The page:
After the conversation and questions from the audience, we were invited to walk through the garden. Sarah Newbery pointed out plants and features and gave us more of the history of the garden.


As I strolled along I struck up conversations with other attendees and met such interesting people as Carolyn Kelley, one of the landscape architects who designed the plaza and gardens at Austin City Hall (for my post about the City Hall gardens, click and scroll halfway down). I also met designer Richard Hartman of The Plant People in Fort Worth and Adam Black, Peckerwood’s lion-maned director of horticulture.


A gate constructed out of plow discs, with a wood-and-wire trellis fence and arbor screening John Fairey’s private residence from the larger garden


The dry garden near Mr. Fairey’s house is one of my favorite areas, with a kaleidoscope of bold form and texture. The vertical pleats of the tall cacti (and who knew these would grow in southeast Texas?!) echo the vertical lines of the home’s steel siding.


Abstract sculptures reside in the garden too, like this wedge-shaped vertical piece holding its own amid bold-leaved palms and agaves.


One more look


Thanks for another great visit, Peckerwood, and for another interesting garden discussion from The Cultural Landscape Foundation.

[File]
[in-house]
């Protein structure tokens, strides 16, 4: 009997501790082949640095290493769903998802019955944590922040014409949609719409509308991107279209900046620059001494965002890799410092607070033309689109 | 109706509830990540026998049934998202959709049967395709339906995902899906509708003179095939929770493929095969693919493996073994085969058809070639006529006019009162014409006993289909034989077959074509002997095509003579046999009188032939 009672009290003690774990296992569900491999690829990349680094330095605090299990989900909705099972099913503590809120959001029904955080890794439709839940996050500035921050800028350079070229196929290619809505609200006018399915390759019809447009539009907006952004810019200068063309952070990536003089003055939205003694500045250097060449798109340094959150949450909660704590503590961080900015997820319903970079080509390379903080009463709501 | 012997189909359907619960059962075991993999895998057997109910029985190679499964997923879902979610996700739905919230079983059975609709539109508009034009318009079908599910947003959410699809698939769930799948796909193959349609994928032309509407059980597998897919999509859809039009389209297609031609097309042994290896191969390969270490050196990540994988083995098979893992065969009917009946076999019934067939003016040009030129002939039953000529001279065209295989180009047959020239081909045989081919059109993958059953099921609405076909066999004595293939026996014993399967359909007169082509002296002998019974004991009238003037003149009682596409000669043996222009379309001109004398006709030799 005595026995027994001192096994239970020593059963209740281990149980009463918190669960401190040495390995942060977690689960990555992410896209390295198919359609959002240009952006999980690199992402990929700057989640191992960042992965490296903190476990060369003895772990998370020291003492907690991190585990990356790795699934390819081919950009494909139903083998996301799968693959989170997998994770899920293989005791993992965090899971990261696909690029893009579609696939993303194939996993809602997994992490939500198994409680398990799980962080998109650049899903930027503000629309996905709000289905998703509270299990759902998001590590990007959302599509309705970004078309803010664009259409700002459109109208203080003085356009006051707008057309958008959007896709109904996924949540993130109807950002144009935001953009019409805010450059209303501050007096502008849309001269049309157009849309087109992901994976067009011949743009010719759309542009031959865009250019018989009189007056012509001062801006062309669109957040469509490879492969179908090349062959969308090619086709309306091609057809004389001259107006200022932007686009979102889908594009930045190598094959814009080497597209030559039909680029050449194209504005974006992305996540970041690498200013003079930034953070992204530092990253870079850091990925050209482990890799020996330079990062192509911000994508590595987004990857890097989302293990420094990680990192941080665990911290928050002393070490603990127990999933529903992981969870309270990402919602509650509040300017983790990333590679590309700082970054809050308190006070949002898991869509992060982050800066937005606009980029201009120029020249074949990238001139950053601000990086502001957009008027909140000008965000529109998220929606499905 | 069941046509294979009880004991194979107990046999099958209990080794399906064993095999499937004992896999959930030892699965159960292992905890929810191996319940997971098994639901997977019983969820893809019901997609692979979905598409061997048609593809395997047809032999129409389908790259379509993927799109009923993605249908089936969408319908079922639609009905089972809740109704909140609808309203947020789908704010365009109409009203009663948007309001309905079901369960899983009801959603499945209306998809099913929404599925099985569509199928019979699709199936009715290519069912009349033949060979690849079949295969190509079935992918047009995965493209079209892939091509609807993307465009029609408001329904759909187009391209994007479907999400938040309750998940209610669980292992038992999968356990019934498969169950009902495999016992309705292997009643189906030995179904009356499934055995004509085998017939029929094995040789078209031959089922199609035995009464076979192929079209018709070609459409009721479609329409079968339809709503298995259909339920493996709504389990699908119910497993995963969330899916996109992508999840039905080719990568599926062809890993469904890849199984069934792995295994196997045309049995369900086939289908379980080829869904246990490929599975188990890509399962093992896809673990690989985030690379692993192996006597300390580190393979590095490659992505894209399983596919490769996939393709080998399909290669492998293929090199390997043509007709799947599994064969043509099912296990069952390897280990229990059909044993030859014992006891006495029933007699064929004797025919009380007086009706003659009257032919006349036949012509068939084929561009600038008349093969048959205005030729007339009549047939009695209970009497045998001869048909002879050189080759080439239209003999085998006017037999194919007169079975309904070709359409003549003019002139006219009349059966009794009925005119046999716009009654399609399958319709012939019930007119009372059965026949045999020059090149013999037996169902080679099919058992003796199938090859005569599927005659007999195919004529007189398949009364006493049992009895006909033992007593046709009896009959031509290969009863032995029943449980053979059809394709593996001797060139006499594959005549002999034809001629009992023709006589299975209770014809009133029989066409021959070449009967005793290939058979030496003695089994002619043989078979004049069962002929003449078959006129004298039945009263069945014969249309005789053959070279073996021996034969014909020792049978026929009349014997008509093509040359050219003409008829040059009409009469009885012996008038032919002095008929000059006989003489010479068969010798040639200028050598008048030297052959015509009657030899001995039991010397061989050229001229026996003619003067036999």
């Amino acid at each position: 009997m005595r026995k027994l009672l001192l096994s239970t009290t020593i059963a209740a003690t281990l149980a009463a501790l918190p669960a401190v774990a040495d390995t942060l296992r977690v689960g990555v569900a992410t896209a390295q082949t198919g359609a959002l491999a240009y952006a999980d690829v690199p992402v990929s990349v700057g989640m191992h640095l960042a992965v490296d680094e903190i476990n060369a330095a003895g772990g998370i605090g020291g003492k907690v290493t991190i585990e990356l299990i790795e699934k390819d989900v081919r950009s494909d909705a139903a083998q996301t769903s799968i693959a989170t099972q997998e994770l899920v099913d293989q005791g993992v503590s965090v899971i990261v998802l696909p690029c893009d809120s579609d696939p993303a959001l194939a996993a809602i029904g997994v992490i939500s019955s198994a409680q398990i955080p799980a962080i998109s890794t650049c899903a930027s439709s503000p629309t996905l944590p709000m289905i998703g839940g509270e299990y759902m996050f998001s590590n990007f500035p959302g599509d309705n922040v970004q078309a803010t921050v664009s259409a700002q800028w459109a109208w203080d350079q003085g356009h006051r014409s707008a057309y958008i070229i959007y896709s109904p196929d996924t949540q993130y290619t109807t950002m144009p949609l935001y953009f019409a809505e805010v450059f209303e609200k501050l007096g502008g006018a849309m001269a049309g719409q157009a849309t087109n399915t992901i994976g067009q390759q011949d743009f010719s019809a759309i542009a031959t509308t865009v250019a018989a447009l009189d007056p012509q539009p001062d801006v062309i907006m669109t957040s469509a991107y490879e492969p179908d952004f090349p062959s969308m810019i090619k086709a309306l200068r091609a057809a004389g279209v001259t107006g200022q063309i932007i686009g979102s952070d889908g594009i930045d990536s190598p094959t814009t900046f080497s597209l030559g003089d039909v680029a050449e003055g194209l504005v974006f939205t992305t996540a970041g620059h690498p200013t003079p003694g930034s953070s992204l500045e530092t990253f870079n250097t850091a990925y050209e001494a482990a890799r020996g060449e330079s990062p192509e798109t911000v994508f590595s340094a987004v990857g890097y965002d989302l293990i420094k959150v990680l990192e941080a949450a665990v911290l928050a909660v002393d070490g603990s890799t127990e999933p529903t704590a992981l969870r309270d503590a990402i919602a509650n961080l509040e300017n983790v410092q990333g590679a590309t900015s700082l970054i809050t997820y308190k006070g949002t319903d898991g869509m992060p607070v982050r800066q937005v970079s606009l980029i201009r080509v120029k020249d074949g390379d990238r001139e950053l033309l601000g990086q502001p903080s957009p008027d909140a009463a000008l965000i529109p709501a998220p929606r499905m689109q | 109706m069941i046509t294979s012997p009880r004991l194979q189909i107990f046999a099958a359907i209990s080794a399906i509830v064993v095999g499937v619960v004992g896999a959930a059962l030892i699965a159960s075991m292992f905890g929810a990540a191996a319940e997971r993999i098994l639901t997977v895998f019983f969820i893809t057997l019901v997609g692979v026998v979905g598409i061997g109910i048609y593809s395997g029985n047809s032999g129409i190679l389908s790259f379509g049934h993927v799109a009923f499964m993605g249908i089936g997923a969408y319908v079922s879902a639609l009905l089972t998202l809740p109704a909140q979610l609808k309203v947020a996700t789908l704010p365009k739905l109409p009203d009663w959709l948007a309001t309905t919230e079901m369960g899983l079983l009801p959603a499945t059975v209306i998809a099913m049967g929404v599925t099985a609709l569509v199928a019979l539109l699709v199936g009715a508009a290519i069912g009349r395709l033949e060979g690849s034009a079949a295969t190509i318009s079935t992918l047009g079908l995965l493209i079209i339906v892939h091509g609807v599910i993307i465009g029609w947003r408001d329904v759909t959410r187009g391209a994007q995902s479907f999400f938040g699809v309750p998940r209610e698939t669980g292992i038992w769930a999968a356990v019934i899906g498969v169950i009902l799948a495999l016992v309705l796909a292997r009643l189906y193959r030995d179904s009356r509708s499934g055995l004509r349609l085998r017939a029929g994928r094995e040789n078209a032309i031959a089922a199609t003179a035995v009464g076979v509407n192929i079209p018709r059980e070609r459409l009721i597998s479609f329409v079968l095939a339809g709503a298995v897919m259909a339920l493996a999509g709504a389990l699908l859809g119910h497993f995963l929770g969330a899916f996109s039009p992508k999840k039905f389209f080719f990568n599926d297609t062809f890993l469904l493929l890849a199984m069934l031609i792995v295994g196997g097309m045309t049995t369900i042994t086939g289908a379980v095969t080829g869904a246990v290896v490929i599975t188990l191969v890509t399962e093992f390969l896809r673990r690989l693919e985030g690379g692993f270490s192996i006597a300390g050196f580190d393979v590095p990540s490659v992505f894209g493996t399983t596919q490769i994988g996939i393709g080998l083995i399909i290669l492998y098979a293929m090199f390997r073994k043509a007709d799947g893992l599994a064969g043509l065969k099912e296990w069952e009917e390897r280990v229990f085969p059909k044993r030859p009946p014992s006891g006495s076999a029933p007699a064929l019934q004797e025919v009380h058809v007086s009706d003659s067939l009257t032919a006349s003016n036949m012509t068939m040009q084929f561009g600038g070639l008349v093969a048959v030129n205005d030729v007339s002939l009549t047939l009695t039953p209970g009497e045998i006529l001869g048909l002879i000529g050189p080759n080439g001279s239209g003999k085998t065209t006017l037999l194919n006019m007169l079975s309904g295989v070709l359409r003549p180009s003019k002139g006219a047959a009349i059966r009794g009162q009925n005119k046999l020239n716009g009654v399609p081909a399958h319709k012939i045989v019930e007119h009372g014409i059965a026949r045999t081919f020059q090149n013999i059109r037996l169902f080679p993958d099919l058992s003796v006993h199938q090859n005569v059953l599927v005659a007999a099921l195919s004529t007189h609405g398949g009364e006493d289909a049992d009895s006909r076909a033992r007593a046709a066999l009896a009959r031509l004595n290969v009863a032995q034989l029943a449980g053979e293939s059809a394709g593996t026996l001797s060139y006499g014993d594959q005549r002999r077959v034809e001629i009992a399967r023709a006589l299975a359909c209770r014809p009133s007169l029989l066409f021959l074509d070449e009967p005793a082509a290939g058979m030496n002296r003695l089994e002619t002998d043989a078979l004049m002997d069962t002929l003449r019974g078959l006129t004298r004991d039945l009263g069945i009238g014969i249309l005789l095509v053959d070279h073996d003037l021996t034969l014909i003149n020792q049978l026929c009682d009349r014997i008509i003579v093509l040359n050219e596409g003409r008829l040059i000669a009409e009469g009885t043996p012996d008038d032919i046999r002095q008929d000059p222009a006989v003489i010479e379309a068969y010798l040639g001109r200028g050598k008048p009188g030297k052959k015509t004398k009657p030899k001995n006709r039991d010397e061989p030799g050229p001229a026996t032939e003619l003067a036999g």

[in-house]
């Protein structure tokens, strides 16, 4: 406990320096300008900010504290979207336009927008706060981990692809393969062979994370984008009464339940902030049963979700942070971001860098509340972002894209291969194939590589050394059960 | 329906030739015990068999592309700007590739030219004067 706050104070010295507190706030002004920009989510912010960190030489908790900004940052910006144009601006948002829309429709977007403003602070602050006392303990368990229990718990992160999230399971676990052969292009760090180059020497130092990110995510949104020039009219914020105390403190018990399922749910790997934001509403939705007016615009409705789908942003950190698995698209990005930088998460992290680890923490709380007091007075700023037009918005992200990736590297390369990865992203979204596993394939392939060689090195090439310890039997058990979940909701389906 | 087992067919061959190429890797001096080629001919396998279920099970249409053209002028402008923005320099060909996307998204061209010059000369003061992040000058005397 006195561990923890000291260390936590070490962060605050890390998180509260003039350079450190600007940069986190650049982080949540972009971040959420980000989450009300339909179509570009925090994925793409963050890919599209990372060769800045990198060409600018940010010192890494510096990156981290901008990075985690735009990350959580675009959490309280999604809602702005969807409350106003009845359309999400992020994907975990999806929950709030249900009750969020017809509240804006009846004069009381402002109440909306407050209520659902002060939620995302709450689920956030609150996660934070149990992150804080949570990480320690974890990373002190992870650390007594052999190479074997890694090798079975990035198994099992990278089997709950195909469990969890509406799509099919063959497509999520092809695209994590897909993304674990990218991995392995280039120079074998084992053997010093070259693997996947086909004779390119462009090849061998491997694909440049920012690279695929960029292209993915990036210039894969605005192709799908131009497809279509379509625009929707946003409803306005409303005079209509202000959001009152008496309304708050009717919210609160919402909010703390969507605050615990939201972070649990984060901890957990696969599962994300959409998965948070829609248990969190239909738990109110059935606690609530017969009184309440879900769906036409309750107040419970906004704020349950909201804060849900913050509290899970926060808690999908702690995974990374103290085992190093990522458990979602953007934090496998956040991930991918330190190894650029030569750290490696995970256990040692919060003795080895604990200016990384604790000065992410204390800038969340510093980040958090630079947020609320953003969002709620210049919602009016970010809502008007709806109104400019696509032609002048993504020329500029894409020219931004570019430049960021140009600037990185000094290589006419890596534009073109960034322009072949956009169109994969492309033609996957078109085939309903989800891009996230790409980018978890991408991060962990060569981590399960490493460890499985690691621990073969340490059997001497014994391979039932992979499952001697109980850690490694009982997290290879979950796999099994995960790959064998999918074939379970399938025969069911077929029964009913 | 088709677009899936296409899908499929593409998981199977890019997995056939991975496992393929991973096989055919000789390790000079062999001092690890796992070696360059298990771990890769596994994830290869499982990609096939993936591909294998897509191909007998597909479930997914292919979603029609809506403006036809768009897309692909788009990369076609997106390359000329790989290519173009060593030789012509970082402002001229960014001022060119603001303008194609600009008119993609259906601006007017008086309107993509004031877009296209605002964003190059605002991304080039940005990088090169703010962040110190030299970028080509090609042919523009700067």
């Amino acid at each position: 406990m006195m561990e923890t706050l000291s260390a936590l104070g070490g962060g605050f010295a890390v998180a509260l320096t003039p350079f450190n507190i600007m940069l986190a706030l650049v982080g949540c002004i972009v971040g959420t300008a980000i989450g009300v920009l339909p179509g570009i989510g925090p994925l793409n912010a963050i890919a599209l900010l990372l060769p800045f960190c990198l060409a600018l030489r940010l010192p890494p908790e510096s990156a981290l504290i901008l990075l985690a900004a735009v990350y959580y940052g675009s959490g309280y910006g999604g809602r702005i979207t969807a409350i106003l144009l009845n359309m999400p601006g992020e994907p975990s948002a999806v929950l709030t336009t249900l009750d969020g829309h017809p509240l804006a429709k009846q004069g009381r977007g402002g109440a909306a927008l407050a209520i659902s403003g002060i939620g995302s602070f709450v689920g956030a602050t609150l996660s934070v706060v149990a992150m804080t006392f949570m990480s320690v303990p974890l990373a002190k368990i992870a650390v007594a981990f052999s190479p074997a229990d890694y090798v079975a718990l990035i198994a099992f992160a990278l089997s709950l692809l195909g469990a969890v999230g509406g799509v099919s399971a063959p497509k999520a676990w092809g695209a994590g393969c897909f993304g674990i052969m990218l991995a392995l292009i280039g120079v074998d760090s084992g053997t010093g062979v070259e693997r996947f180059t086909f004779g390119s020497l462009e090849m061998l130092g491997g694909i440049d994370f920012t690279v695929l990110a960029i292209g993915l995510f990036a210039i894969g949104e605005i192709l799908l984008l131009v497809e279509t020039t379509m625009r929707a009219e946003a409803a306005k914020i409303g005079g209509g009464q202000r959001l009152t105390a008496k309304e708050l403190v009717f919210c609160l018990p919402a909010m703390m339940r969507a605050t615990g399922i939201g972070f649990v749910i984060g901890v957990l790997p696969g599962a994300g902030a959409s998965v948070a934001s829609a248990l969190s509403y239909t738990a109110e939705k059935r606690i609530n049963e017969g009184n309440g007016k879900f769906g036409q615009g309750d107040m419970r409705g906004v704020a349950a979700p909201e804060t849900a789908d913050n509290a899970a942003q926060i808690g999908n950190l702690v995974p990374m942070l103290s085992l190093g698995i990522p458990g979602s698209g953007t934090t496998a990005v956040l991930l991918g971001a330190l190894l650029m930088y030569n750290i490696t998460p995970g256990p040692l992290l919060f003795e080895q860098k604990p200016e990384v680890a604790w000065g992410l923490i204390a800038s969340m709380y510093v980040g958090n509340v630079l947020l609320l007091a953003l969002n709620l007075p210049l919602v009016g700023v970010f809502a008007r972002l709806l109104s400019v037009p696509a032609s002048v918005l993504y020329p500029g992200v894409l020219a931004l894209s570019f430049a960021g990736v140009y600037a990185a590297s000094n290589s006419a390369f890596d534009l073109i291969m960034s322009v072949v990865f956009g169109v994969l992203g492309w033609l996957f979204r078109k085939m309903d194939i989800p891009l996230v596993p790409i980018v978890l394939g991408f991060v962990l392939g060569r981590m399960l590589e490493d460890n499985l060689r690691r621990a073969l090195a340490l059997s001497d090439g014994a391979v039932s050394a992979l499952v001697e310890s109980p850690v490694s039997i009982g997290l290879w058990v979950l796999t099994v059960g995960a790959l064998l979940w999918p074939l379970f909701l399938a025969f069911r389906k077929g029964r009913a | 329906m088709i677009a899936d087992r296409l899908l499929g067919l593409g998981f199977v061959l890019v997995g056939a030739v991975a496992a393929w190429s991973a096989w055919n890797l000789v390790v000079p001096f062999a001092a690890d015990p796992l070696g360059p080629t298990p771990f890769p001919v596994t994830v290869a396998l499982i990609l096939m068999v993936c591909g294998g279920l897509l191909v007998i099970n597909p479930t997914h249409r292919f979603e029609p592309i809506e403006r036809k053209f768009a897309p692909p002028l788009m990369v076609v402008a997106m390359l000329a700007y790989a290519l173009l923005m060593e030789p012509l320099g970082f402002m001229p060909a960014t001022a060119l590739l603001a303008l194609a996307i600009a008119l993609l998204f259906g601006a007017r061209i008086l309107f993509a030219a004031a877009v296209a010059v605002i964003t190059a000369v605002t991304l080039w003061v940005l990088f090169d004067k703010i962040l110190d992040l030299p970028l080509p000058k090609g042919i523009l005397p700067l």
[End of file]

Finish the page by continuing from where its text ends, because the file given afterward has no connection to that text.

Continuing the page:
I welcome your comments; please scroll to the end of this post to leave one. If you’re reading this in a subscription email, click here to visit Digging and find the comment box at the end of each post.
_______________________

Digging Deeper: News and Upcoming Events

The Austin Daylily Society is organizing a free garden tour on Sunday, May 28, from 10 am to 2 pm. Four private gardens featuring lots of daylilies will be open to the public, including Tom Ellison’s lovely Tarrytown garden.

Get on the mailing list for Garden Spark Talks. Inspired by the idea of house concerts — performances in private homes, which support musicians and give a small audience an up-close and personal musical experience — I’m hosting a series of garden talks by design speakers out of my home. Talks are limited-attendance events and generally sell out within just a few days, so join the Garden Spark email list for early notifications. Simply click this link and ask to be added.